Miho Dohi

April 13 - May 25, 2019



Contemporary Art Daily, May 24, 2019
Los Angeles Times, May 18, 2019
Art Viewer, April 24, 2019
Bijutsu TechoApril 27, 2019
Los Angeles Review of Books, May 8, 2019




Miho Dohi manipulates familiar basic materials, including fabric, yarn, papier-mâché, and wood, along with metals such as brass, copper and wire, to form new components to be assembled into sculpture. Dohi connects these diverse elements – painted, carved or twisted – while constantly changing direction of her new objects’ center of gravity in a sort of rotational creation.


She explains:

Whenever I spot pieces of wood or metal that grab my interest, I try to put them together.  At one point, these objects become so heavy that they inevitably tumble over. They never tumble evenly, and just when it seems to become clear what is inside and what is outside, they turn completely upside down, and all of a sudden, an object appears quite naturally out of that chaos.  Once an object has completely collapsed, something that hadn’t existed in me becomes something that is there now. - Miho Dohi, 2018

Exhibited in gallery’s large space, Dohi’s sculptures (titled buttai – Japanese for “object”) are cerebral in nature and occupy an unspecified space, inviting diverse interpretation as to their ideal state of rest. Hanging from the ceiling and walls and gathered on a single large table -- a level playing field --, the sculptures retain legible evidence of the tactile explorations which inform Dohi’s decision process; thumb impressions onto thin sheet metal, hand pressure exerted into tight crimps and coils, tight winding of wire, and fraying of weaves.  The resulting sculptures, composed of high-contrast materials, verge on the anthropomorphic, but remain abstract sculptures in the round.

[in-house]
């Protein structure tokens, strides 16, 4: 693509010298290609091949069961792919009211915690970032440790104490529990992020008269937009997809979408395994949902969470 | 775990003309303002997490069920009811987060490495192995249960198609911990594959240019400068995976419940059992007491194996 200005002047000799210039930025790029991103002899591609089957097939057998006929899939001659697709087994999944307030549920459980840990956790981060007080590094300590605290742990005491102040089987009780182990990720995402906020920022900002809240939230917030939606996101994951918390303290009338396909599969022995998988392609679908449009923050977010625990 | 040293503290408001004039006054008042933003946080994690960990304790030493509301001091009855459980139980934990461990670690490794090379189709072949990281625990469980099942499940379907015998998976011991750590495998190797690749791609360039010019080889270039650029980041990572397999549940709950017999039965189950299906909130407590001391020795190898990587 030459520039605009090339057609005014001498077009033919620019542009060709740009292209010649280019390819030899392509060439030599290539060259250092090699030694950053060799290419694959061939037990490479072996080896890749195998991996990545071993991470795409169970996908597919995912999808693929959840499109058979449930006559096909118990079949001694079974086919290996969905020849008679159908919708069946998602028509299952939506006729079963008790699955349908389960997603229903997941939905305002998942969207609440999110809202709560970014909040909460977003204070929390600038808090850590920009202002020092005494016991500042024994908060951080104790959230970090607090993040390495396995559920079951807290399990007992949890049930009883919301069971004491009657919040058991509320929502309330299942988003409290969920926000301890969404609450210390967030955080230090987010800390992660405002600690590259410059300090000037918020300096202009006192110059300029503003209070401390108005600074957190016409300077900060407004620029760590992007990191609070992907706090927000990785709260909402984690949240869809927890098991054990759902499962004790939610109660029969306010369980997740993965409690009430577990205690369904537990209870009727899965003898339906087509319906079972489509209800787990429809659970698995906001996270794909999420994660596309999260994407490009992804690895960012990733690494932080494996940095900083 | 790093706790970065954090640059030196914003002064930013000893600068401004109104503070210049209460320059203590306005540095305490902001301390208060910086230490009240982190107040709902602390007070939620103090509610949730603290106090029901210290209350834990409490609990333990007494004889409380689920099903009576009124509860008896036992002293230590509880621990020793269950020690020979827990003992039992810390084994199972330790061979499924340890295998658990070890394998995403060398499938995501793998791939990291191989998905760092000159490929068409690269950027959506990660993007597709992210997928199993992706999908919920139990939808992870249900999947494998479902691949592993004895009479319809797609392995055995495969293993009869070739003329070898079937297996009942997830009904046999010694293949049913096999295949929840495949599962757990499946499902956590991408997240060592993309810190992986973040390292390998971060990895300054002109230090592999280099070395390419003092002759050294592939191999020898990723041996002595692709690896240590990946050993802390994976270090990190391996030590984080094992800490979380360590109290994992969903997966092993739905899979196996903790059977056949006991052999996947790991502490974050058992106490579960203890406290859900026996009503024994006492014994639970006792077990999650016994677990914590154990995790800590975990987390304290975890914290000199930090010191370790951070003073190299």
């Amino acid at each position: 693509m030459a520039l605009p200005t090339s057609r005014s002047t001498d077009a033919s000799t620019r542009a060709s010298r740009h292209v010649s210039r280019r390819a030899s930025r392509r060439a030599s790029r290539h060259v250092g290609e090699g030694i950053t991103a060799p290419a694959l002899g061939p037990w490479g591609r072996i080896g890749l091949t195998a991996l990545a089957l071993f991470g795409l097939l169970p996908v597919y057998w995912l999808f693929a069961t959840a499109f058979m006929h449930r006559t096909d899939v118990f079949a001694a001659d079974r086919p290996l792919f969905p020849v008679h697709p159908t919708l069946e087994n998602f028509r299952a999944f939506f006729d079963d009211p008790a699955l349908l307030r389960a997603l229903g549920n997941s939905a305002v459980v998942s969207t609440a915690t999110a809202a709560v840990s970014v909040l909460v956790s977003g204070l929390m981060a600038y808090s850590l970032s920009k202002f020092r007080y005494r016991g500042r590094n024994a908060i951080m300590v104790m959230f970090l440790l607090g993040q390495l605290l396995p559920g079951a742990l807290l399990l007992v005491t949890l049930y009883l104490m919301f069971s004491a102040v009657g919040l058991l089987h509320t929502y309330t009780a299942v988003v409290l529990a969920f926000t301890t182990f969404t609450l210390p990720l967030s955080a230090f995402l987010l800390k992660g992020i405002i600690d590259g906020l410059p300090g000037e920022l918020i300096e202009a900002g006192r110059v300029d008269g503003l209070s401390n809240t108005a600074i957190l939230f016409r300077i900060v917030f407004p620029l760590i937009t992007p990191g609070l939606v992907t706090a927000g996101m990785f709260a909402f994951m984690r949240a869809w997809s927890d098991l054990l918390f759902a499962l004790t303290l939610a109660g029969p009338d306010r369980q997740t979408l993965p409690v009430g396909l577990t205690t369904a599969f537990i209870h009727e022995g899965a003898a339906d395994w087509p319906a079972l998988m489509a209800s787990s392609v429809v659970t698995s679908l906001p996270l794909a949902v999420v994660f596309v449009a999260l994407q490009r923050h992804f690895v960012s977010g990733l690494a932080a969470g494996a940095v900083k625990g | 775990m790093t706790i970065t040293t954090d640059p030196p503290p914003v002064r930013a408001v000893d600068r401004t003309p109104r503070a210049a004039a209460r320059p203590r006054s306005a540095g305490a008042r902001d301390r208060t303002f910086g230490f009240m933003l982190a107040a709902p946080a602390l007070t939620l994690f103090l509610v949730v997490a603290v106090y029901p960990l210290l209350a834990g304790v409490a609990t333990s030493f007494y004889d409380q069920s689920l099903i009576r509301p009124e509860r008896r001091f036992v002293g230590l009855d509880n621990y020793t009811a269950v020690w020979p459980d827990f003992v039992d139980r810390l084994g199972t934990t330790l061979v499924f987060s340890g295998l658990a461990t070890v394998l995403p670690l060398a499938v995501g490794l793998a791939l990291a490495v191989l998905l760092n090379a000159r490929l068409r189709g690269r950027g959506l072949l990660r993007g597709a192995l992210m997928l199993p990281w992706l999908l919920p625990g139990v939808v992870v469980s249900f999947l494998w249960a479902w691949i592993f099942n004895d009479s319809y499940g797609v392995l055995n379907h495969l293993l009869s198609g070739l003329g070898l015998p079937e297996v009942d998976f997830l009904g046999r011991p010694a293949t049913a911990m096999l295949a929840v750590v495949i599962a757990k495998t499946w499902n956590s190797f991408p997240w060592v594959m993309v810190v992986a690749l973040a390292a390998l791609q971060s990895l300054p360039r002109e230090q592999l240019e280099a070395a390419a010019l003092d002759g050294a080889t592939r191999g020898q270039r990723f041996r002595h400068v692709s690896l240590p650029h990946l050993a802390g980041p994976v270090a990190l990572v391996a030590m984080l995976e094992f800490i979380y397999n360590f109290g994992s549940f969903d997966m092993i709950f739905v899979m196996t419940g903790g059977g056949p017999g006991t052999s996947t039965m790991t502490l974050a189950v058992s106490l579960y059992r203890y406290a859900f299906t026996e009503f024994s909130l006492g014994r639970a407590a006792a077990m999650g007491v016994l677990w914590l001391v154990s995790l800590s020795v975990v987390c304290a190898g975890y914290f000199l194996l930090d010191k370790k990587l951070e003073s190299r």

Miho Dohi was born in 1974 Nara-prefecture, Japan, and currently lives and works in Kanagawa. Her artistic practice was developed after completion of postgraduate studies at Tokyo Zokei University in 2002. Dohi has shown extensively in and outside of Japan, most recently with solo exhibitions at Lulu (Mexico City, 2017), Shane Campbell Gallery (Chicago, 2017), and HAGIWARA PROJECTS (Tokyo, 2016). This is her first gallery show on the West Coast.

Installation Views